Revisiting this text for the third time for me didn’t increase my understanding as much as the second time I read the text. I did react differently to the metaphor about life and arguments because of the in-class discussion. Realizing that Erard just wanted me to see his perspective of the metaphor and that that was the only way you could see that metaphor completely blew by me the first two times.
I tried to stay as neutral as I could be on the third reading because I tend to read as a believer on my first go-around and as a critic on the second time around.
Glossing the text did help with the context to some degree. The words that I really had to look up weren’t words that I didn’t know, but words that I didn’t know how to define, so the context of his words didn’t change for me at all. Words such as dissonance, I have used in conversation due to my background in music, but I never knew the definition. However, I still understood what Erard meant by “conceptual dissonance” in his essay. Another example was the word “abated“, when Erard used it to describe the time he asked strangers to define what skills are. The word was used briefly, but the context surrounding the word made it easy to understand what he meant.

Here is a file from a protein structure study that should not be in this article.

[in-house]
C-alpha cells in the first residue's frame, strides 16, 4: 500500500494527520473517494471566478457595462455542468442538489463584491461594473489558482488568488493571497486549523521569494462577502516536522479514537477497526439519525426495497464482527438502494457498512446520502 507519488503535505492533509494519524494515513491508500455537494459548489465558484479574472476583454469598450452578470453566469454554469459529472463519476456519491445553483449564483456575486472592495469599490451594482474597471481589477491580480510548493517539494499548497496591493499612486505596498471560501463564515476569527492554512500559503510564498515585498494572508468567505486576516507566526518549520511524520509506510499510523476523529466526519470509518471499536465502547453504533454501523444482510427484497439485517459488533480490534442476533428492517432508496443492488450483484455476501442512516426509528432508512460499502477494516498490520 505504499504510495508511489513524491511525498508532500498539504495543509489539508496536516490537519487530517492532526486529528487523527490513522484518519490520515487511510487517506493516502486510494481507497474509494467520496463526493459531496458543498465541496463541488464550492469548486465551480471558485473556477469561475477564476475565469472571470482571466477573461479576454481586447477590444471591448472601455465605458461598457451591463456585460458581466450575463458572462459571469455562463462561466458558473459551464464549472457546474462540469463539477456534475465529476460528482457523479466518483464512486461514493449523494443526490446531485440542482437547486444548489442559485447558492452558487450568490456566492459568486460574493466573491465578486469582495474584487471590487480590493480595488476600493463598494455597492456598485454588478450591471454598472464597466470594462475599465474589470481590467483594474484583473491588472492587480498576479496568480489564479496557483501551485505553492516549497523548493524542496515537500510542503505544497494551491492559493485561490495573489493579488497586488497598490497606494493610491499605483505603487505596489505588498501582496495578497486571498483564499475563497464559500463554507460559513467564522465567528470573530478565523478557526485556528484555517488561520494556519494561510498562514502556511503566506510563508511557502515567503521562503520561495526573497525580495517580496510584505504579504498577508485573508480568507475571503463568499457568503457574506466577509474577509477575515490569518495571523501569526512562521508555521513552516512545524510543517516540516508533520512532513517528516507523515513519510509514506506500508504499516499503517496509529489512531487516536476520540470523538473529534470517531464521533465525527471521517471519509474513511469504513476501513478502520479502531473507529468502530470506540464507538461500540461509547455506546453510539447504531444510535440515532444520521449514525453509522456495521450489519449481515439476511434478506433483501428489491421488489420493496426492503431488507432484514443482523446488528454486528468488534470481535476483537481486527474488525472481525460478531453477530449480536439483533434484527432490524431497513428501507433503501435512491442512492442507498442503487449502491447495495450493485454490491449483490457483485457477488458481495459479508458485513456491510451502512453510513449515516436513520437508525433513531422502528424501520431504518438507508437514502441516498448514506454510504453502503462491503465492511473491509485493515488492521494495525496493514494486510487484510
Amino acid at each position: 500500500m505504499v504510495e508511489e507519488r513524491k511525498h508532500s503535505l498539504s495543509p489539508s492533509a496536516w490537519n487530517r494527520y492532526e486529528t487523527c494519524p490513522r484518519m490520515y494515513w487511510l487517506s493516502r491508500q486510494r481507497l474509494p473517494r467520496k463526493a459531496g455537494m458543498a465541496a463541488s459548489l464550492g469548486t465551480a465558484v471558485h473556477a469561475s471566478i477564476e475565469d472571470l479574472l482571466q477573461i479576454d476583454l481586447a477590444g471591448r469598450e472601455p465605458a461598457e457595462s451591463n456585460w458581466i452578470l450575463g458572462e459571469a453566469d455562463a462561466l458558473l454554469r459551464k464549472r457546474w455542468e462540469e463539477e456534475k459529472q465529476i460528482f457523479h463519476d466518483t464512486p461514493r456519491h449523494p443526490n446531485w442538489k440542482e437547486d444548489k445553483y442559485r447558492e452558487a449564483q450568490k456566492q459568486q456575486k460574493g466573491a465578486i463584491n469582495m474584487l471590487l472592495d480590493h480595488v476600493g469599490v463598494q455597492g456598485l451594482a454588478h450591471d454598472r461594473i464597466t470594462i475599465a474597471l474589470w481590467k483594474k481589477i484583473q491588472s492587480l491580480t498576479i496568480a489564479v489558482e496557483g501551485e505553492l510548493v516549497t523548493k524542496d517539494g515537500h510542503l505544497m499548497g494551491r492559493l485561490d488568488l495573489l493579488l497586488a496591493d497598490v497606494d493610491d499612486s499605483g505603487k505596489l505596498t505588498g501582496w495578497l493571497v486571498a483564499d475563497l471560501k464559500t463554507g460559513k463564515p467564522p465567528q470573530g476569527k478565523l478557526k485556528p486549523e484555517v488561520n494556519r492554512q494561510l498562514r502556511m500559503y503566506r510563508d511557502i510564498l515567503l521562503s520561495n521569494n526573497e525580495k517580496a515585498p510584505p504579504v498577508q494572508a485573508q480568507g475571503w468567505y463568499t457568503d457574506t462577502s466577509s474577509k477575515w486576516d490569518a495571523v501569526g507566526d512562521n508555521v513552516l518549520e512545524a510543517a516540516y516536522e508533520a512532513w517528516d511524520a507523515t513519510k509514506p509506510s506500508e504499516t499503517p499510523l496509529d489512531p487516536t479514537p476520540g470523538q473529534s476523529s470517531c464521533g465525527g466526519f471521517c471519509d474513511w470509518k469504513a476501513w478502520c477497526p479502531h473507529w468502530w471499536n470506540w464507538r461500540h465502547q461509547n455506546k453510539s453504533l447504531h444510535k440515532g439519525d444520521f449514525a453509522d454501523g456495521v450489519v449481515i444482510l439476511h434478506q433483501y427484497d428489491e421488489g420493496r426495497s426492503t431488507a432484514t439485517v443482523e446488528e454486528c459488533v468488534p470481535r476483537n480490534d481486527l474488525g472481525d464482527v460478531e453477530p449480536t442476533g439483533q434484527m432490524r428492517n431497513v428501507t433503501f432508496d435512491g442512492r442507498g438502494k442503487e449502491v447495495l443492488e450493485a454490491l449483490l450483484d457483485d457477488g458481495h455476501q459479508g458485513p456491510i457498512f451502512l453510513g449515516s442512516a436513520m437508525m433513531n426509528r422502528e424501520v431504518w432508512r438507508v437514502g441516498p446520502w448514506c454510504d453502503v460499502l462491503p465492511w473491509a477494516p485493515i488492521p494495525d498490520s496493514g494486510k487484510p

I do feel like glossing the text would be better and more beneficial for me if the passage had more words that were crucial to the author’s point, and if they were words that I didn’t already know. Erard’s essay just happened to be an essay whose diction was easy to follow.